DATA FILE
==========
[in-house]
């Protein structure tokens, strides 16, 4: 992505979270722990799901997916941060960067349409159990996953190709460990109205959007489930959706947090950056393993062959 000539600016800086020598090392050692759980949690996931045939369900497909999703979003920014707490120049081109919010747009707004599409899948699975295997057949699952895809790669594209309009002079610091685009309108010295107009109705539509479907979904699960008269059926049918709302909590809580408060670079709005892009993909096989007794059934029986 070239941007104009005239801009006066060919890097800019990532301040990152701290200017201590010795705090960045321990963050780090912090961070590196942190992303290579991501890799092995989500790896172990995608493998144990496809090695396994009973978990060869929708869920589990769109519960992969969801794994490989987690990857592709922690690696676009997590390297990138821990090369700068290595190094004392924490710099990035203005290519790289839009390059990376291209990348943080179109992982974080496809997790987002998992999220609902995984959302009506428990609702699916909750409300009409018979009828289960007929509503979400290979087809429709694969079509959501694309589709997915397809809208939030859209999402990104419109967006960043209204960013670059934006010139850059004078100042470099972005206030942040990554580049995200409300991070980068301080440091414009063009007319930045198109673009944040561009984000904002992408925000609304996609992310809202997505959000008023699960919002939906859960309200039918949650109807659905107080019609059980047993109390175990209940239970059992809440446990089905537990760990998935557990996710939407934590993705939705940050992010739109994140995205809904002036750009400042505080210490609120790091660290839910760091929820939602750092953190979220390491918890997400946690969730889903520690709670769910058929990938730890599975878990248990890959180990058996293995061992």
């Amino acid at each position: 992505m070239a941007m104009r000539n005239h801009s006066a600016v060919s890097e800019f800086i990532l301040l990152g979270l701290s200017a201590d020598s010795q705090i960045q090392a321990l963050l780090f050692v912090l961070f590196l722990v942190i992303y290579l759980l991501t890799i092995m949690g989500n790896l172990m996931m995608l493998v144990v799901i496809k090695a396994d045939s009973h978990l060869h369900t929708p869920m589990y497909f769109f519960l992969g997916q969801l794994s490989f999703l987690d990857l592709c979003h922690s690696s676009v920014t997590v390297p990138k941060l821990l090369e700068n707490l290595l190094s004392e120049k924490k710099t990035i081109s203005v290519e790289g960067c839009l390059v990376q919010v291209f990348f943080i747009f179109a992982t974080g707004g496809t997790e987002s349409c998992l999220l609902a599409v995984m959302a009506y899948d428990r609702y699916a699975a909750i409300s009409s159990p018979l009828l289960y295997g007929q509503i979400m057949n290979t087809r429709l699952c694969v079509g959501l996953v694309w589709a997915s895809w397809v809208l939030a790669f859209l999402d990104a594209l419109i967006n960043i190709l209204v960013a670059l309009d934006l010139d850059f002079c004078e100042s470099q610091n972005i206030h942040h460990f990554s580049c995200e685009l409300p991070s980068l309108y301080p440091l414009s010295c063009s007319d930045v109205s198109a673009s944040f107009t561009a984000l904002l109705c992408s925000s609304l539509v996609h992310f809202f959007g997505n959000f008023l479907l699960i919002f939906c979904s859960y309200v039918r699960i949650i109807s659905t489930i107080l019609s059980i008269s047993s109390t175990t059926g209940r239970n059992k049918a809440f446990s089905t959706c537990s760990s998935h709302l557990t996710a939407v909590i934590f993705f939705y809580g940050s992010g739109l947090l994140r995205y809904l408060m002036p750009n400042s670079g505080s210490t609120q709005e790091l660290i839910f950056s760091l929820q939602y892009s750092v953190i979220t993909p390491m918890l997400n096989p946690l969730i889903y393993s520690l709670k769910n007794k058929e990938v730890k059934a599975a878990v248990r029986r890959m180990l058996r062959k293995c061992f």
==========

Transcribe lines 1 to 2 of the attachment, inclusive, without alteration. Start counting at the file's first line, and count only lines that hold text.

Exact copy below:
[in-house]
């Protein structure tokens, strides 16, 4: 992505979270722990799901997916941060960067349409159990996953190709460990109205959007489930959706947090950056393993062959 000539600016800086020598090392050692759980949690996931045939369900497909999703979003920014707490120049081109919010747009707004599409899948699975295997057949699952895809790669594209309009002079610091685009309108010295107009109705539509479907979904699960008269059926049918709302909590809580408060670079709005892009993909096989007794059934029986 070239941007104009005239801009006066060919890097800019990532301040990152701290200017201590010795705090960045321990963050780090912090961070590196942190992303290579991501890799092995989500790896172990995608493998144990496809090695396994009973978990060869929708869920589990769109519960992969969801794994490989987690990857592709922690690696676009997590390297990138821990090369700068290595190094004392924490710099990035203005290519790289839009390059990376291209990348943080179109992982974080496809997790987002998992999220609902995984959302009506428990609702699916909750409300009409018979009828289960007929509503979400290979087809429709694969079509959501694309589709997915397809809208939030859209999402990104419109967006960043209204960013670059934006010139850059004078100042470099972005206030942040990554580049995200409300991070980068301080440091414009063009007319930045198109673009944040561009984000904002992408925000609304996609992310809202997505959000008023699960919002939906859960309200039918949650109807659905107080019609059980047993109390175990209940239970059992809440446990089905537990760990998935557990996710939407934590993705939705940050992010739109994140995205809904002036750009400042505080210490609120790091660290839910760091929820939602750092953190979220390491918890997400946690969730889903520690709670769910058929990938730890599975878990248990890959180990058996293995061992």